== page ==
LONDON (Reuters) - Former Argentina great Diego Maradona was a guest at Wembley on Sunday and even at the age of 56 would have fancied his chances of scoring against a Liverpool rearguard torn apart in a 4-1 defeat by Tottenham Hotspur.
Quite what the World Cup winner would have done to the visiting defence in his majestic pomp is a frightening thought.
Liverpool had more than enough trouble dealing with Spurs striker Harry Kane, who met the former Boca Juniors, Barcelona and Napoli magician before kickoff and would have impressed him greatly as he took his Premier League tally this season to eight with his side’s first and fourth goals.
All four home strikes came from awful Liverpool defending, however, leaving their manager Juergen Klopp in the familiar position of trying to explain his side’s porous rearguard.
After nine games they are ninth, seven points behind Tottenham and 12 adrift of early pacesetters Manchester City.
“It was bad. Bad, bad, bad,” the German coach said in the aftermath of a loss which brought Liverpool crashing down to earth after a 7-0 Champions League romp at Maribor in midweek.
“The first goal we had to clear the ball, the second goal Dejan (Lovren) missed the ball.... the third goal, another present. Everything that happened today was so obvious.
“Their desire was bigger than ours. How we defended in these four situations (goals) is not good enough.”
Liverpool conceded twice in the first 12 minutes, one scored by Kane and one created by him for Son Heung-min, another in first-half stoppage time when Dele Alli punished a weak Joel Matip clearance and again early in the second half when Kane fired home after keeper Simon Mignolet flapped at a free kick.
For all their attacking verve, Liverpool have already let in 16 league goals, their worst record after nine games since 1964.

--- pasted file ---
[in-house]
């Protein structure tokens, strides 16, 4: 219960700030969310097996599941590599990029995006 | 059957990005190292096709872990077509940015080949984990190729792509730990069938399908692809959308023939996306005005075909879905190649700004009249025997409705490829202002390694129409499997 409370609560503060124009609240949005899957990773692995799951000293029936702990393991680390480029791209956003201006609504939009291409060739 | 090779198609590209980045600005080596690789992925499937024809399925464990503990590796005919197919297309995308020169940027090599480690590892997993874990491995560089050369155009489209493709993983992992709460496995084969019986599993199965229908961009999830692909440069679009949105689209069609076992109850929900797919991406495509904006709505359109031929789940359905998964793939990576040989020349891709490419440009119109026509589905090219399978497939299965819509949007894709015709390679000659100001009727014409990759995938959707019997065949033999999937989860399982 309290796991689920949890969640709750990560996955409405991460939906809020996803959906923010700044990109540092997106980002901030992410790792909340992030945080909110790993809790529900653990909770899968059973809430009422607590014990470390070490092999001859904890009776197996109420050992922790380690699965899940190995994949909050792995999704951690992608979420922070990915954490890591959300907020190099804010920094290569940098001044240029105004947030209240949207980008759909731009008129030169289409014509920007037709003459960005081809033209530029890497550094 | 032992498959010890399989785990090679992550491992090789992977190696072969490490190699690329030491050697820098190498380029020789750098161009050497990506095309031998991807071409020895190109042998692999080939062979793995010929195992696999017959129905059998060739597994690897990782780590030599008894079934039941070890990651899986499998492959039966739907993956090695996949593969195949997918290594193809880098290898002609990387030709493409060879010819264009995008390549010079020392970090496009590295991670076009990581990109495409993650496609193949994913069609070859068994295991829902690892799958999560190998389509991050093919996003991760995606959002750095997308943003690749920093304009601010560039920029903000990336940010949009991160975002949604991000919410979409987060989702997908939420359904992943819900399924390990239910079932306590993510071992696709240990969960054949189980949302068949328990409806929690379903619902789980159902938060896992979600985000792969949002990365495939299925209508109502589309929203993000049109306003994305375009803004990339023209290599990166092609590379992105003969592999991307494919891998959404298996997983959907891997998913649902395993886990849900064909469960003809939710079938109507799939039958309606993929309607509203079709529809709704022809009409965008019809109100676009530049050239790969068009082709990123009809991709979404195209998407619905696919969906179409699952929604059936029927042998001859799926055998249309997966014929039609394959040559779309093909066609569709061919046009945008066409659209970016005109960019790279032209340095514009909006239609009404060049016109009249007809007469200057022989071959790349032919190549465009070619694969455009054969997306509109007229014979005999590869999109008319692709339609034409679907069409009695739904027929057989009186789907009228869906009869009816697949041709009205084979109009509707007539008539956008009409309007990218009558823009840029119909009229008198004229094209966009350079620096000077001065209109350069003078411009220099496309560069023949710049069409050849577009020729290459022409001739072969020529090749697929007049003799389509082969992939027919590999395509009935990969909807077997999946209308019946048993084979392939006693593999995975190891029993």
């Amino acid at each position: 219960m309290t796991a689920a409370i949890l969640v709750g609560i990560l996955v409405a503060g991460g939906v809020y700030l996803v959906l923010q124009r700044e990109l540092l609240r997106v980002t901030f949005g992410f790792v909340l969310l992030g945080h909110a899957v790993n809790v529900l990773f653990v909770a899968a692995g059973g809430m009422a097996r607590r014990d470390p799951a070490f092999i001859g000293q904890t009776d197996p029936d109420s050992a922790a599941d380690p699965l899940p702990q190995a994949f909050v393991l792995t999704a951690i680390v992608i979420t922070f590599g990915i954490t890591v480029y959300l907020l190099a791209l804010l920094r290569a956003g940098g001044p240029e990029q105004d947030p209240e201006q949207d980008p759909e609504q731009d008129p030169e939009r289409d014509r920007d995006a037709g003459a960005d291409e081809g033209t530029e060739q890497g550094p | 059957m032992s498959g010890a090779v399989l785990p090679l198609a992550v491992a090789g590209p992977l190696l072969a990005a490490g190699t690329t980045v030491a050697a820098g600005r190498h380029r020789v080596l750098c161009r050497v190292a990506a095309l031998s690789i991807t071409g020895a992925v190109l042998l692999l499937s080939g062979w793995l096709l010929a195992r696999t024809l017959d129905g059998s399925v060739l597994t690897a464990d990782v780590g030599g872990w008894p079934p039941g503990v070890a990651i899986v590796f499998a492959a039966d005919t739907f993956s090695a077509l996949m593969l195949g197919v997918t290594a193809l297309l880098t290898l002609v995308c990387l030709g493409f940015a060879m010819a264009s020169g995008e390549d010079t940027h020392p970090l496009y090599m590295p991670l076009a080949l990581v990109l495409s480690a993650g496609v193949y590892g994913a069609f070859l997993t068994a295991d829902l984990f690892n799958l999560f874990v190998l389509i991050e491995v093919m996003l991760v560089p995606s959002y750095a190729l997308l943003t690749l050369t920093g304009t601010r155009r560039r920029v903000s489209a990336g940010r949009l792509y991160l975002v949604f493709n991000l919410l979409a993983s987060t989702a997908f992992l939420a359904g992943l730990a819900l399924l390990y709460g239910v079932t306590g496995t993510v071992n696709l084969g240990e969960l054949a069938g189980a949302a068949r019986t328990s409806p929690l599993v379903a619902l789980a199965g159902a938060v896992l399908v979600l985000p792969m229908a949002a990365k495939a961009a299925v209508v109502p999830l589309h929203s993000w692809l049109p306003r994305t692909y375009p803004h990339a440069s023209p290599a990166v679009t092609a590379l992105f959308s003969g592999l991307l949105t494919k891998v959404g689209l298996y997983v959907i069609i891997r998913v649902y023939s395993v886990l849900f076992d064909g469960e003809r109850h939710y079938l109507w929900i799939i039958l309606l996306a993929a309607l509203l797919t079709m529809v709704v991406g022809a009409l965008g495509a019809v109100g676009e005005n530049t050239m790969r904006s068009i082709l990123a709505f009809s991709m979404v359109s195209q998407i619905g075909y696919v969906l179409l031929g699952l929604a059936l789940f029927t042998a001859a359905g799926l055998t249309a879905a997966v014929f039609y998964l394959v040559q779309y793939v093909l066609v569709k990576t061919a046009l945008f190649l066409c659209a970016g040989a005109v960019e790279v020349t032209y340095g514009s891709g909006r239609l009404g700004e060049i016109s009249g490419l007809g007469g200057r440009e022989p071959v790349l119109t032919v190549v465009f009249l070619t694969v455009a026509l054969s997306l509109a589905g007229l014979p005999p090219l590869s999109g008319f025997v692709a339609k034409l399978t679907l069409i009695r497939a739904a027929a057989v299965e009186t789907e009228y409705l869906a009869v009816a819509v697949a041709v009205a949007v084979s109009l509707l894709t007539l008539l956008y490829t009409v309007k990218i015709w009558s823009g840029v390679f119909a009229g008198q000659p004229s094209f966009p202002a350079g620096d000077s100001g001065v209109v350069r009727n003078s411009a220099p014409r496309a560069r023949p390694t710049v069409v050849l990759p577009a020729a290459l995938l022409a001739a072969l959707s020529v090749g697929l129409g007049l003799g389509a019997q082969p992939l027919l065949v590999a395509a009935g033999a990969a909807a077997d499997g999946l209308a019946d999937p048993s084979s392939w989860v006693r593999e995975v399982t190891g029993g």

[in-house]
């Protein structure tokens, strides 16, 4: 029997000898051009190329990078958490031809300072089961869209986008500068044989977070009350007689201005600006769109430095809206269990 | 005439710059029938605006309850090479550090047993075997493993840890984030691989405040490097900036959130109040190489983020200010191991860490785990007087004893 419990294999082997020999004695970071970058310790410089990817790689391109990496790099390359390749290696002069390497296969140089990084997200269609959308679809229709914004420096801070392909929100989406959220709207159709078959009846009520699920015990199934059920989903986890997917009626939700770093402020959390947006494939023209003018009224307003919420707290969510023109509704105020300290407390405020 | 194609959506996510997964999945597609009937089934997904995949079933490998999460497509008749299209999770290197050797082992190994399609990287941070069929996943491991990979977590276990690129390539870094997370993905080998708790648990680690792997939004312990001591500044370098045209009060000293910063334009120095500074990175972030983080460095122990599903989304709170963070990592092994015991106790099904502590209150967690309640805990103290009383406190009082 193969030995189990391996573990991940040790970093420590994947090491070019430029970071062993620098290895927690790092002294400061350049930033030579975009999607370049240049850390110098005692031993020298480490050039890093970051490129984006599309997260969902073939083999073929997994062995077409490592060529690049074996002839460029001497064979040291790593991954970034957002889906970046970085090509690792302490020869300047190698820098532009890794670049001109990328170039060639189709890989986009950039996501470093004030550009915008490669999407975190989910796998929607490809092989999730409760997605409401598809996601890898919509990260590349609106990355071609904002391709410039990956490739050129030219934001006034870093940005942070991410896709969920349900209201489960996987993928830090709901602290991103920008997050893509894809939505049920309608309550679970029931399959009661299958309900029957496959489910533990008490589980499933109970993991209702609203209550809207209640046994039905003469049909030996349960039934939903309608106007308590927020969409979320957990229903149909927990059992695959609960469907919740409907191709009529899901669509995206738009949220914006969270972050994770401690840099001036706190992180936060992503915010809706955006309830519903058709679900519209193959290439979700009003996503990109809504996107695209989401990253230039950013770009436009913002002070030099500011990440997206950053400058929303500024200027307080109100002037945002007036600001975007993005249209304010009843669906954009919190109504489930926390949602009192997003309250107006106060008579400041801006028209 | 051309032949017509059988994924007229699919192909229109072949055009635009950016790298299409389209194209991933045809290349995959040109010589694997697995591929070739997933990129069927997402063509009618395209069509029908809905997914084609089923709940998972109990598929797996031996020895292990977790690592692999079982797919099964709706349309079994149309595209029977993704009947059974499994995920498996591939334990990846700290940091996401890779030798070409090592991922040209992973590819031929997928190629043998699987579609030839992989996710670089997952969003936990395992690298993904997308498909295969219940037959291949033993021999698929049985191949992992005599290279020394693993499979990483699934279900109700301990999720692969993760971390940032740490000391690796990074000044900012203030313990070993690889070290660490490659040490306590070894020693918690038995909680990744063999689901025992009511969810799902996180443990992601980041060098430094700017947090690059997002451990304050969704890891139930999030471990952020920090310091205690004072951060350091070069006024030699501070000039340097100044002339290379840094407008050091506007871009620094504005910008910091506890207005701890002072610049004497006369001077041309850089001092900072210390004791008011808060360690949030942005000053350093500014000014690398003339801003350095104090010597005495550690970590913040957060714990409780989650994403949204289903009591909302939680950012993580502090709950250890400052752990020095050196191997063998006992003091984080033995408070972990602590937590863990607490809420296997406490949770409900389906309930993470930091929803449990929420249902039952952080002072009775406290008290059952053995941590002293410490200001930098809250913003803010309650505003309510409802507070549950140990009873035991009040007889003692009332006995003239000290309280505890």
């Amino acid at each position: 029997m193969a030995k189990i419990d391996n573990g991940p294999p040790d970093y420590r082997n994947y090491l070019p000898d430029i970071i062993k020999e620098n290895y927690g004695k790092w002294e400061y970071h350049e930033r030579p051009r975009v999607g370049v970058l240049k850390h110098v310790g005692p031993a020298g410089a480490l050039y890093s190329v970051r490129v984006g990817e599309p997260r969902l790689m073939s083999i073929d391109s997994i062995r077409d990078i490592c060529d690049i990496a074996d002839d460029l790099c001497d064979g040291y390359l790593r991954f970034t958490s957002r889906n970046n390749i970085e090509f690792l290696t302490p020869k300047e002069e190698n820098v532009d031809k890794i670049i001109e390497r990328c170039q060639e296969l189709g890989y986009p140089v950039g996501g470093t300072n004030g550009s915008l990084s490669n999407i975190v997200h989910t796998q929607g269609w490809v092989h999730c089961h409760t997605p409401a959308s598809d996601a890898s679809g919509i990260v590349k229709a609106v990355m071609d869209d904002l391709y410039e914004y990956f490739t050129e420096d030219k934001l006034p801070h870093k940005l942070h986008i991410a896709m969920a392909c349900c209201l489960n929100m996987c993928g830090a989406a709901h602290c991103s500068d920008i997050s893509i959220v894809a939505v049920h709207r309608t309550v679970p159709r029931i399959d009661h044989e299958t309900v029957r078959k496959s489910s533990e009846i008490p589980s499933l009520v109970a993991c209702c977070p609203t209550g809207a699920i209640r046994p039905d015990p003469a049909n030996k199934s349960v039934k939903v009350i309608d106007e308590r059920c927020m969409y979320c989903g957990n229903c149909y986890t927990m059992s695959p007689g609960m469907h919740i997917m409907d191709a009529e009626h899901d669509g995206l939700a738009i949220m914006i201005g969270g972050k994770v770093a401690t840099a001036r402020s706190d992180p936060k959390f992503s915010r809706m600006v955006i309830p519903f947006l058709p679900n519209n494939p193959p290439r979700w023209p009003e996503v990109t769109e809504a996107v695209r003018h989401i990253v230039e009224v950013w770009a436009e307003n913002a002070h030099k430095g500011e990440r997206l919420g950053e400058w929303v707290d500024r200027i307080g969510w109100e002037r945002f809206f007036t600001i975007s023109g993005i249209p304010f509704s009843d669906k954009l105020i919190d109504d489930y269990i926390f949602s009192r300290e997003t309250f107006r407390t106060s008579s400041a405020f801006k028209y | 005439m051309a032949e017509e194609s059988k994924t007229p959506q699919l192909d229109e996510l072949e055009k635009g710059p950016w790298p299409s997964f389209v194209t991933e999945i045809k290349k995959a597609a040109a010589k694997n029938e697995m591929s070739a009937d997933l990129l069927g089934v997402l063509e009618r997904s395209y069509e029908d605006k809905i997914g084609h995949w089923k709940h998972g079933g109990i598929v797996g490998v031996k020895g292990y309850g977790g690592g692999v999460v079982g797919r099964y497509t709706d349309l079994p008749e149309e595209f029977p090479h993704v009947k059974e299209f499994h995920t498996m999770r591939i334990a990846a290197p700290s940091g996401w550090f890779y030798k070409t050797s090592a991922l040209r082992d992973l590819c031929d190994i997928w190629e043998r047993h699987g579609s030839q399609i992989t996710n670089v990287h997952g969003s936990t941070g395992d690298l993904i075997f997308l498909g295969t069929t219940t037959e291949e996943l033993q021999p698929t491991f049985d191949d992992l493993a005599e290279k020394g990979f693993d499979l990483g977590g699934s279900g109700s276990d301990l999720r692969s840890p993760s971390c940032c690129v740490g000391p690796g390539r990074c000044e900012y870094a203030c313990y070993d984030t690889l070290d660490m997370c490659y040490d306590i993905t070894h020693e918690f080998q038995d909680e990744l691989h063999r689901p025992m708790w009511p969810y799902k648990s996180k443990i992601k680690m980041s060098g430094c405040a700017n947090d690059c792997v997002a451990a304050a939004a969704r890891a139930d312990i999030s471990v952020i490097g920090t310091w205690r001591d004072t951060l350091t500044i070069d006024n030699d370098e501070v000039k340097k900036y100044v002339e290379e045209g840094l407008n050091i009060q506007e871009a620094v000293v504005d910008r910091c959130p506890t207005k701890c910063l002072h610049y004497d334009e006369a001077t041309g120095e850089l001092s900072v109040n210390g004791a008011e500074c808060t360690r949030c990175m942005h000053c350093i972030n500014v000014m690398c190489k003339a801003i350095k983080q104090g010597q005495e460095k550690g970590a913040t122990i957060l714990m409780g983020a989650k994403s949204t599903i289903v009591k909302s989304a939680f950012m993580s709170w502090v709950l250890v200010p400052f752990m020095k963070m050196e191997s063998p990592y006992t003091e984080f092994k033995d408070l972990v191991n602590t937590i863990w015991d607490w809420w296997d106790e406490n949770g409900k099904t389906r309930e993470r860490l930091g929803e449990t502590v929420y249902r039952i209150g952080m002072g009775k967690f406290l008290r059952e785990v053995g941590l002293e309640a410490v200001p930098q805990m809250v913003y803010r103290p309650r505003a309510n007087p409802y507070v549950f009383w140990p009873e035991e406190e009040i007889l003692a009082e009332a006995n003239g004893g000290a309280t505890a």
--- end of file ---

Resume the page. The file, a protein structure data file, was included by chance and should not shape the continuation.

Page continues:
“That’s not a nice statistic,” Klopp, who reacted by substituting hapless central defender Lovren after 30 minutes at Wembley, told reporters, admitting that Lovren was not the only culprit in his side’s capitulation.
“In all the decisive moments we were not there,” Klopp said. “You can’t get results with a performance like today.
“Spurs were completely spot on and we weren’t. Now we have to realise we are responsible for this. Of course we can fix it, we have to fix it as well.
“The whole game the whole result was all our fault — Tottenham were good, they needed to be good, but we made it much too easy for them.”
Maradona would have enjoyed watching Tottenham’s display and his presence was a source of pride for his compatriot, Spurs boss Mauricio Pochettino, who was briefly a team mate of the World Cup winner at Argentine club Newells Old Boys.
“I spoke to Diego before the game, it was very emotional because I’ve not spoken to him for 20 years,” Pochettino said.
“He brings very good energy. He is the best player ever in football history.”
Pochettino was delighted with his side’s display, coming so soon after the intensity of a superb 1-1 draw away to Real Madrid in the Champions League on Tuesday.
“The mentality and the way that we play was amazing,” Pochettino, whose side are third, level on 20 points with next week’s opponents Manchester United, said.
“It was fantastic, a fantastic performance.”
Reporting by Martyn Herman; Editing by Ken Ferris